As the dust begins to settle from the chaos of the NHL Entry Draft and free agency, most NHL teams have a good idea what their rosters will look like at the start of the 2012-13 season, save for a few players still holding out and a few trades still in the works.
The Philadelphia Flyers, after a dramatic summer in 2011, have been much quieter in 2012, confident with the young, energetic base that they can build upon in the coming years.
There are no Richards and Carter trades to assess, no nine-year contracts to critique, no glaring mistakes threatening to cause the Flyers to tank. This summer was all about the little things.
Let’s break out the grading rubric and see how GM Paul Holmgren did this year, one move at a time.
Two years ago, Sergei Bobrovsky seemed to be the future of Philadelphia goaltending. Last year, he became expendable when Ilya Bryzgalov signed a long-term, virtually unmovable contract. This summer, Bob was traded to the Columbus Blue Jackets for three draft picks.
Bobrovsky’s out-of-the-gate success made him attractive to other teams, and he had the potential to be a valuable piece in a big trade. The fact that the Flyers only managed to get a few draft picks for Bob is frustrating because of that value, but in the end, having Bobrovsky and Bryzgalov on the same squad made things crowded.
The Flyers will be better for having moved on from Bob, but it’s hard not to think that they could have gotten more.
Like Bobrovsky, James van Riemsdyk was long thought of as a trade asset for the Flyers. The team has an abundance of offensive depth and potential, and JVR, a former No. 2 overall pick, is yet to develop as the Flyers would have liked.
This summer, Holmgren pulled the trigger on a van Riemsdyk trade, sending the New Jersey native to the Toronto Maple Leafs in exchange for defenseman Luke Schenn, who had similar struggles to reach his potential in Toronto.
Schenn will be playing on the same team as his brother Brayden, and will likely fill the slot as the Flyers’ No. 5 defenseman.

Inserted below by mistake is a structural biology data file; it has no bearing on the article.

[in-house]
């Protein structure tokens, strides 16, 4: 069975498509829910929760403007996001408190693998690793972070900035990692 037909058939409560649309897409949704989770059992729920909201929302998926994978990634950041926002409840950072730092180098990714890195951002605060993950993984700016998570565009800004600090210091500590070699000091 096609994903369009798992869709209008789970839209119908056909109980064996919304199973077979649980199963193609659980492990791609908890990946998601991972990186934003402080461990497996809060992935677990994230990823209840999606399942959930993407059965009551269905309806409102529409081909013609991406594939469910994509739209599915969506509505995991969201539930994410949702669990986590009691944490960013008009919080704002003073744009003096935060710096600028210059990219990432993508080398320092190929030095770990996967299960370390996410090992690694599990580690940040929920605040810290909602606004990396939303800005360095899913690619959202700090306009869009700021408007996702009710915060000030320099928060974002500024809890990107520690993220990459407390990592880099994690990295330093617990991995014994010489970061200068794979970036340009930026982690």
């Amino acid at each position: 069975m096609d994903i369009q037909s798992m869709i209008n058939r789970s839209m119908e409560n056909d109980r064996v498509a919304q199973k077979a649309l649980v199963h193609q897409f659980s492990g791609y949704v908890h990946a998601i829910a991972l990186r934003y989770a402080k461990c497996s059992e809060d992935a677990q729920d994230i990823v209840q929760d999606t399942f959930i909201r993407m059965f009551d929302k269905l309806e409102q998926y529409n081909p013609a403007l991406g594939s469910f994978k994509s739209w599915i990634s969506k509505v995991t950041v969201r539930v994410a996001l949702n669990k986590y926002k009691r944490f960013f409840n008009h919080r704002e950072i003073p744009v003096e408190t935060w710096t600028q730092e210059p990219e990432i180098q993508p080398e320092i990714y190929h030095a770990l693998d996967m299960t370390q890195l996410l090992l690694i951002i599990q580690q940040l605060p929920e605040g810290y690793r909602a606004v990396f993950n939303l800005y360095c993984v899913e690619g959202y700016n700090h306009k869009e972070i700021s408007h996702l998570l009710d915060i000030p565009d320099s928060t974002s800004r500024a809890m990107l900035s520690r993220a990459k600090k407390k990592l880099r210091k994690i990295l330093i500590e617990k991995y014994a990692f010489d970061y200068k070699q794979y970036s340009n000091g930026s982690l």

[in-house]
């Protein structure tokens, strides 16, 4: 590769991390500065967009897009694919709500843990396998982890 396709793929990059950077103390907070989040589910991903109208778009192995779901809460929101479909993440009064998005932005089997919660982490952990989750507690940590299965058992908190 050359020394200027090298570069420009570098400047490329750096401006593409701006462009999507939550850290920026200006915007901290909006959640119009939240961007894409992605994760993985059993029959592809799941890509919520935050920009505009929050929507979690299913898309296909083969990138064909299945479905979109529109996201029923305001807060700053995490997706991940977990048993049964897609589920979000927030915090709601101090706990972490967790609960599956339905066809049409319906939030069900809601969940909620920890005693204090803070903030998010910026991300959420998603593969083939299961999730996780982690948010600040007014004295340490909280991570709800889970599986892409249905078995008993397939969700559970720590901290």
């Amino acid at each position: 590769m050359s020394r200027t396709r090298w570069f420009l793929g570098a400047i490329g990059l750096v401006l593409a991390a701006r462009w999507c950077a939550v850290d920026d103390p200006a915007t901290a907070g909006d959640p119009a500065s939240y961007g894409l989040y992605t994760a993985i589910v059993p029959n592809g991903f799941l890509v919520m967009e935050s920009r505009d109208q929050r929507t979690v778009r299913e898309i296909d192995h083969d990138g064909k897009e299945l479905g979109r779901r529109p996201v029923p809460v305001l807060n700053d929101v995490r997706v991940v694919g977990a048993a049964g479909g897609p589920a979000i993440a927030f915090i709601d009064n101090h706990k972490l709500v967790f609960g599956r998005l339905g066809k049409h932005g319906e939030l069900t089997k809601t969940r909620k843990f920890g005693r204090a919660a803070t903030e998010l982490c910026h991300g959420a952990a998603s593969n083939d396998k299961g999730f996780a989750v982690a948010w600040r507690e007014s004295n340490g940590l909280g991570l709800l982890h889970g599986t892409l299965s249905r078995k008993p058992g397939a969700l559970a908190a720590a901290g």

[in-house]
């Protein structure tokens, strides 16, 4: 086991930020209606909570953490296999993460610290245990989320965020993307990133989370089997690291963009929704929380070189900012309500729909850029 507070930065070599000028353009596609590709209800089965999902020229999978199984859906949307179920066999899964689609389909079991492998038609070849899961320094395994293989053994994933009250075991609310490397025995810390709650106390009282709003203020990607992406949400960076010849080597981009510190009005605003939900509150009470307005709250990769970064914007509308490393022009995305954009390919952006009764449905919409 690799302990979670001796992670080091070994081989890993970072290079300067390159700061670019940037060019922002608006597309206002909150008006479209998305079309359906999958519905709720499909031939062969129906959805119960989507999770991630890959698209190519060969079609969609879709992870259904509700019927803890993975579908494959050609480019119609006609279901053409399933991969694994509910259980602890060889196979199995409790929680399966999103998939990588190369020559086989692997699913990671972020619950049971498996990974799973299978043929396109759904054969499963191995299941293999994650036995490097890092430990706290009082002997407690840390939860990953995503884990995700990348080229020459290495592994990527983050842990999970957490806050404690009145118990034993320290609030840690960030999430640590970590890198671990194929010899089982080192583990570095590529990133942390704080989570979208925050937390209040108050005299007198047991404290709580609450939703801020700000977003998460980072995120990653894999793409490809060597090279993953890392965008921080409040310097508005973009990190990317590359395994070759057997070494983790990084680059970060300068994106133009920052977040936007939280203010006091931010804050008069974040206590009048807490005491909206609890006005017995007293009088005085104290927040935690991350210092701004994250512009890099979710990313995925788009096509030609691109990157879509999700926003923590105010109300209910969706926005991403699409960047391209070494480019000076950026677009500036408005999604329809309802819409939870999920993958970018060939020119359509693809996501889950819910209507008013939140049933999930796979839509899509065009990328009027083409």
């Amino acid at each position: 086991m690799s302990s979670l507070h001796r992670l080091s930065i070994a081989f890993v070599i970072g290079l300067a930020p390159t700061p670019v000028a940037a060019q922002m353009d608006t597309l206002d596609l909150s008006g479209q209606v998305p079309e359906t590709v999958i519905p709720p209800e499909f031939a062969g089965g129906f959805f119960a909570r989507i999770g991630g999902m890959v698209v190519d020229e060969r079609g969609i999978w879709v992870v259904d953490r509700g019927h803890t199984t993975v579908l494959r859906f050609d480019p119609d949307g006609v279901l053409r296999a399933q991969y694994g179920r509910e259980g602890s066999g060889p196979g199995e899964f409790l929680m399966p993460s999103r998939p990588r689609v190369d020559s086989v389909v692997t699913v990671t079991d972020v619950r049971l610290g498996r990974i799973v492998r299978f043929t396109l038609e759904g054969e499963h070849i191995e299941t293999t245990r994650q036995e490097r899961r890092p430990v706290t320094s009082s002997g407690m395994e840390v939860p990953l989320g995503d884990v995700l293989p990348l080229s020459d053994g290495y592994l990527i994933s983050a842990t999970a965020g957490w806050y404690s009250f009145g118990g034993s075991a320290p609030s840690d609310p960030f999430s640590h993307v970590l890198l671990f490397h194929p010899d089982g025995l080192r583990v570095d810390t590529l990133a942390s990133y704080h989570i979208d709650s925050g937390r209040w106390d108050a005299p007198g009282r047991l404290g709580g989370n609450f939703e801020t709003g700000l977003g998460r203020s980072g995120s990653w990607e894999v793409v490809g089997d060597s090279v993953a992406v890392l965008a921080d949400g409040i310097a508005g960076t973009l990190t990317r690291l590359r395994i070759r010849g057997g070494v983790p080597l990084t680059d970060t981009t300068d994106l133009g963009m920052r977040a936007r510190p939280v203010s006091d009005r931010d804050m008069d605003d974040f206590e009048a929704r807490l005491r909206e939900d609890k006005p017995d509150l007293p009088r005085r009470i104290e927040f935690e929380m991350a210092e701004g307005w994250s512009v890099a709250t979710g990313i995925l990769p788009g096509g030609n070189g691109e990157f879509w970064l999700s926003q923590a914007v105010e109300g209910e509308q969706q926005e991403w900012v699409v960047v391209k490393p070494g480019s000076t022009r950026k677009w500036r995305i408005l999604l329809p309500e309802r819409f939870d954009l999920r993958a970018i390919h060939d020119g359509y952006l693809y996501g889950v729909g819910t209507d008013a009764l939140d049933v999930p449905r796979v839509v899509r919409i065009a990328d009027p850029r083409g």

In theory, the move works. Holmgren traded his offensive surplus to shore up the defense. But like Bob, there exists the notion that the Flyers could have gotten a little more for one of their true trade assets.
The Flyers were sitting pretty at No. 20 during the draft, and while many of the draft’s more coveted defensemen were gone by the time the Flyers were on the clock, there were still a number of highly-touted forwards available.
Philadelphia instead went for Scott Laughton, a pick that was surprising to many. Like most draft picks, Holmgren’s moves cannot be fairly assessed so soon, but given that bigger names like Brendan Gaunce and Malcolm Subban were still undrafted at the time, Laughton is going to have a little extra to prove in order to back up Holmgren’s decision.
Technically, Michael Leighton never left, but it sure feels like he did. Leighton infamously lost Game 6 of the 2010 Stanley Cup Final for the Flyers and then virtually disappeared, following up a back injury with a long stint in Adirondack and very little face time at the NHL level.
With Sergei Bobrovsky gone and Ilya Bryzgalov the sort of goalie who starts 65 or more games in a good season, the Flyers don’t need an expensive contingency plan for a backup. They need cheap reliability in the form of a goalie who isn’t going to tempt Peter Laviolette to shuffle back and forth between Bryz and backup.
At $900,000 for one year, Leighton is as good an option as Holmgren was going to find.